New Recommendations: Every month, Motley Fool co-founders Tom and David Gardner each make one stock recommendation. Each new recommendation comes with a full analysis and risk profile.
Best Buys Now: you will also get 10 Best Buys Now every month which they think are the most timely opportunities.
Starter Stock: you will also get the top 5 Starter Stocks that features the ideal stocks that should be the foundation of new investor’s portfolios.
If there is a price fluctuation of 10% or more on any of the stock recommendations, you can expect a report that explains such a big price move.
Lastly, you will also receive a real-time email notification when it’s time to sell, so you are never left wondering what to do.
In essence, you get specific stock recommendations that not only tell you when to buy but also when to sell.
Now, what about Rule Breakers?
And how is Rule Breakers different from Stock Advisor?
Its investment strategy is focused on uncovering the hidden gems in the stock market.
So, it’s not the mainstream stocks (i.e. Apple and Facebook) that everyone is following right now, but little known stocks that have great potential to be the market leader in the future.
Think “Amazon” and “Netflix” that were recommended by Motley Fool Rule Breakers many years ago.
Basically, the main difference between Rule Breakers and Stock Advisor is that the stock recommendations inside Stock Advisor are less volatile than those inside Rule Breakers.
But, the upside potential of Rule Breakers stock picks is much greater than that of Stock Advisor stock picks.
With that, let’s take a closer look at the performance of Motley Fool Stock Advisor and Rule Breakers, and compare it with that of Seeking Alpha Premium.
Motley Fool Track Record
First of all, let’s look at Motley Fool Stock Advisor’s track record as of January 2021.
As of 1st January 2021, average Motley Fool Stock Advisor recommendations have returned over 555.8% since inception while S&P 500 has returned 114.9%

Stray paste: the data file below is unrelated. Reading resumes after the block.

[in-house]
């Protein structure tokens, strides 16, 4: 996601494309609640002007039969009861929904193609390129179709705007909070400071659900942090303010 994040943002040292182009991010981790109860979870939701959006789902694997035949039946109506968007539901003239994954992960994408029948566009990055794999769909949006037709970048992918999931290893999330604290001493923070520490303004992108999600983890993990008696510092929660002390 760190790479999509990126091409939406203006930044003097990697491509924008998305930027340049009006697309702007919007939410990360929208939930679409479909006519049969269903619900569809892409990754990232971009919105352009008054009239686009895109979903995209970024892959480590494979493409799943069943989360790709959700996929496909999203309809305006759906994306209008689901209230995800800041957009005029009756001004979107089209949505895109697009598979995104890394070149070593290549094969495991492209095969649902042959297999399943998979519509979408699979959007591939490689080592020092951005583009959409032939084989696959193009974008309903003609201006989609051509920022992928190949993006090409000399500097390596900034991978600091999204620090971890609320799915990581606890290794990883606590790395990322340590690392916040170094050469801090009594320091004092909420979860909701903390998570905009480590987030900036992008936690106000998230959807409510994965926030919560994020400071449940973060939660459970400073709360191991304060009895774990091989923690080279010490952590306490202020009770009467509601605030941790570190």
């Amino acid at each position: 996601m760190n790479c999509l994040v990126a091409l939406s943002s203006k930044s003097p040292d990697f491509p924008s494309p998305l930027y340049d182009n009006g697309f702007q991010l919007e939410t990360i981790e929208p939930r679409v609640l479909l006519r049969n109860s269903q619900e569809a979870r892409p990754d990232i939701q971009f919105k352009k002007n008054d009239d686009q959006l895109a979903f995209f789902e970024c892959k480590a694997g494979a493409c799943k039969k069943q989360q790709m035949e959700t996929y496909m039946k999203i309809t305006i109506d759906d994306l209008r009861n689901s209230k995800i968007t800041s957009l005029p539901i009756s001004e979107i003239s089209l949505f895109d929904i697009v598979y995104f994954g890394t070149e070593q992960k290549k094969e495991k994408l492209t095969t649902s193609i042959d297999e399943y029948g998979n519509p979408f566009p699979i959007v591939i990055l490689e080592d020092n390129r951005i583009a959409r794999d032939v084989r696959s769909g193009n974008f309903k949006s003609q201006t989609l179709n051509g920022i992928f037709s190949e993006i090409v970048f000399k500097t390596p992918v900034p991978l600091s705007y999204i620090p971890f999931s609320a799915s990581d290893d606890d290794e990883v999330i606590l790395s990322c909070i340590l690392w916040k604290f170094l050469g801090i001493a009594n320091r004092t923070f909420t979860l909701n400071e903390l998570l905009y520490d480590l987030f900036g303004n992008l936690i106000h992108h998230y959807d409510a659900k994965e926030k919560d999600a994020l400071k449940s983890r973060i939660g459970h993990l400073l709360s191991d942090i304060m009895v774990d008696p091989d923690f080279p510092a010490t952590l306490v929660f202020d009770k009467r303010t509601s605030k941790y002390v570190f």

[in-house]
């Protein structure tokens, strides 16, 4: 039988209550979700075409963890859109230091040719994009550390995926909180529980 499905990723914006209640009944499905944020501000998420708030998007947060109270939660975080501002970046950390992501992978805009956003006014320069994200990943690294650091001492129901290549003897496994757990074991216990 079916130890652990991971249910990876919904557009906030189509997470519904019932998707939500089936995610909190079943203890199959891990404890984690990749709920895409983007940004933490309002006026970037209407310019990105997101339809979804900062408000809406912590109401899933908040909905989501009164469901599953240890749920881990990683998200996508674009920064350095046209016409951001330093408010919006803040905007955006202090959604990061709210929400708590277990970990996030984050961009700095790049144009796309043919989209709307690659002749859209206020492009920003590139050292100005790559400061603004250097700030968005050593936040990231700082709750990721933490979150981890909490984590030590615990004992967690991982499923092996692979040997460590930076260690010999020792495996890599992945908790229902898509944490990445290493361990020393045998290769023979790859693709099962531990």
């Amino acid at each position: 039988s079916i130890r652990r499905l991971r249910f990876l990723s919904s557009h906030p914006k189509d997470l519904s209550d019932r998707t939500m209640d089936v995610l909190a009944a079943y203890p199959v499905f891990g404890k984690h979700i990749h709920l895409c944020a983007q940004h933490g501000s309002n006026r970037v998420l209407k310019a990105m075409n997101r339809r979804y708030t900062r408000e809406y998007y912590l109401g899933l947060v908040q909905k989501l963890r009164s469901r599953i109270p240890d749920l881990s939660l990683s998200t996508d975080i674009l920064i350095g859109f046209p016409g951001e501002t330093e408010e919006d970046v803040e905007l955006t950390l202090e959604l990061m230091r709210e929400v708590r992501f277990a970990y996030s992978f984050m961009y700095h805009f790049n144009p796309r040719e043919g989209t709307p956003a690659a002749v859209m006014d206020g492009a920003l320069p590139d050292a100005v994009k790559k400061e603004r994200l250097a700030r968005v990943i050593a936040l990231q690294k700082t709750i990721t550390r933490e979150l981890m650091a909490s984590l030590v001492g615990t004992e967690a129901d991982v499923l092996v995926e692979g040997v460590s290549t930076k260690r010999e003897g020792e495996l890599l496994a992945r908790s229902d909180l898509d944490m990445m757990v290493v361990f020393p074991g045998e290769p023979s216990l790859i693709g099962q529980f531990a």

So, what does that mean?
If you had invested $10,000 in the stocks recommended by Motley Fool Stock Advisor, your investment portfolio would be worth about $300,000.
On the other hand, if you had invested $10,000 in S&P 500 index funds, your portfolio would be worth about $50,000.
In short, the Motley Fool Stock Advisor has beat the market 5 to 1.
Now, what about the performance comparison between Motley Fool Stock Advisor and S&P 500 for the past 5 years?
|Year||Stock Advisor||S&P 500|
So, in terms of overall performance, the Motley Fool Stock Advisor has beat the market every single year for the past 5 years.
But, what about its individual stock picks?
This metric is important because you might not be buying every single stock recommendation made by Stock Advisor.
Below is a table that shows you the performance of individual stock picks over the years.
As of December 2020, Motley Fool Stock Advisor has had 183 stock recommendations with 100%+returns.
What that means is that you would have easily doubled your money if you had invested in any of the 183 stock picks by Motley Fool Stock Advisor.
Now, let’s look at the performance of Rule Breakers.
As of 1st January 2021, average Motley Fool Rule Breakers recommendations have returned over 327.9% since inception while S&P 500 has returned 97.9%.
Overall, Rule Breakers beat the market by about 3 times.
So, you can see that both Stock Advisor and Rule Breakers stock picks have very impressive returns.
Would you get the same stock picks from Stock Advisor and Rule Breakers?
For example, if you are a Rule Breakers subscriber, you would get the stock recommendation “MercadoLibre” as early as 2009.